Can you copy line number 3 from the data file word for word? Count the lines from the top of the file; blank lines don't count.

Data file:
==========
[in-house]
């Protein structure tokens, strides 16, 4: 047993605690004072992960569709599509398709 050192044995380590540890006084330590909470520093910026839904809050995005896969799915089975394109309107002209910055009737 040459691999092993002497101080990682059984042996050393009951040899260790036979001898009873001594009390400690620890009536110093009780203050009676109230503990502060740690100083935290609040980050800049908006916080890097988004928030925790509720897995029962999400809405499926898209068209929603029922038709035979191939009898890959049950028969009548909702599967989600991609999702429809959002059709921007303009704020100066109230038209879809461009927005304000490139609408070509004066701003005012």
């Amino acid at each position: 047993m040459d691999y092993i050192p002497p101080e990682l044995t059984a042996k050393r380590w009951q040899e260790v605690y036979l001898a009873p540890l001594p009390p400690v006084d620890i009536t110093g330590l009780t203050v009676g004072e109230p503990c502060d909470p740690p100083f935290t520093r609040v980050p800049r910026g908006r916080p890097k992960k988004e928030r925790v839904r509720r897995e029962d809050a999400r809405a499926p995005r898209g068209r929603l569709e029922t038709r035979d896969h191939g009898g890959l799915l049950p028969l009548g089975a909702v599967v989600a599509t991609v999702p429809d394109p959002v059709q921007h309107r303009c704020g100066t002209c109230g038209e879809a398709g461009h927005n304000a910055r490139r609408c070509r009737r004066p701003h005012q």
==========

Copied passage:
């Amino acid at each position: 047993m040459d691999y092993i050192p002497p101080e990682l044995t059984a042996k050393r380590w009951q040899e260790v605690y036979l001898a009873p540890l001594p009390p400690v006084d620890i009536t110093g330590l009780t203050v009676g004072e109230p503990c502060d909470p740690p100083f935290t520093r609040v980050p800049r910026g908006r916080p890097k992960k988004e928030r925790v839904r509720r897995e029962d809050a999400r809405a499926p995005r898209g068209r929603l569709e029922t038709r035979d896969h191939g009898g890959l799915l049950p028969l009548g089975a909702v599967v989600a599509t991609v999702p429809d394109p959002v059709q921007h309107r303009c704020g100066t002209c109230g038209e879809a398709g461009h927005n304000a910055r490139r609408c070509r009737r004066p701003h005012q």